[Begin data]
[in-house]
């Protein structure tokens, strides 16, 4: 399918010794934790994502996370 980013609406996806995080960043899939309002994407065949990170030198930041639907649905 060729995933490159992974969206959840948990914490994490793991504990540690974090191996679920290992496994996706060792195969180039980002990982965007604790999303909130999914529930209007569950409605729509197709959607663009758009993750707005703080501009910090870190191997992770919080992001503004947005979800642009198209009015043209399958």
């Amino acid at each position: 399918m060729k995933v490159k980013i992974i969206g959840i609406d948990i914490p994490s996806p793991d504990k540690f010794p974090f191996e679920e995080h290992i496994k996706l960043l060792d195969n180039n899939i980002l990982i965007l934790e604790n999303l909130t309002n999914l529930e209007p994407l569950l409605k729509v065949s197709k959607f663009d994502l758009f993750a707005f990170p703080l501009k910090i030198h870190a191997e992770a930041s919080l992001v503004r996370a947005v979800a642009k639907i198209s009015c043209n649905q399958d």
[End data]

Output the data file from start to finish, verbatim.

[in-house]
């Protein structure tokens, strides 16, 4: 399918010794934790994502996370 980013609406996806995080960043899939309002994407065949990170030198930041639907649905 060729995933490159992974969206959840948990914490994490793991504990540690974090191996679920290992496994996706060792195969180039980002990982965007604790999303909130999914529930209007569950409605729509197709959607663009758009993750707005703080501009910090870190191997992770919080992001503004947005979800642009198209009015043209399958």
């Amino acid at each position: 399918m060729k995933v490159k980013i992974i969206g959840i609406d948990i914490p994490s996806p793991d504990k540690f010794p974090f191996e679920e995080h290992i496994k996706l960043l060792d195969n180039n899939i980002l990982i965007l934790e604790n999303l909130t309002n999914l529930e209007p994407l569950l409605k729509v065949s197709k959607f663009d994502l758009f993750a707005f990170p703080l501009k910090i030198h870190a191997e992770a930041s919080l992001v503004r996370a947005v979800a642009k639907i198209s009015c043209n649905q399958d």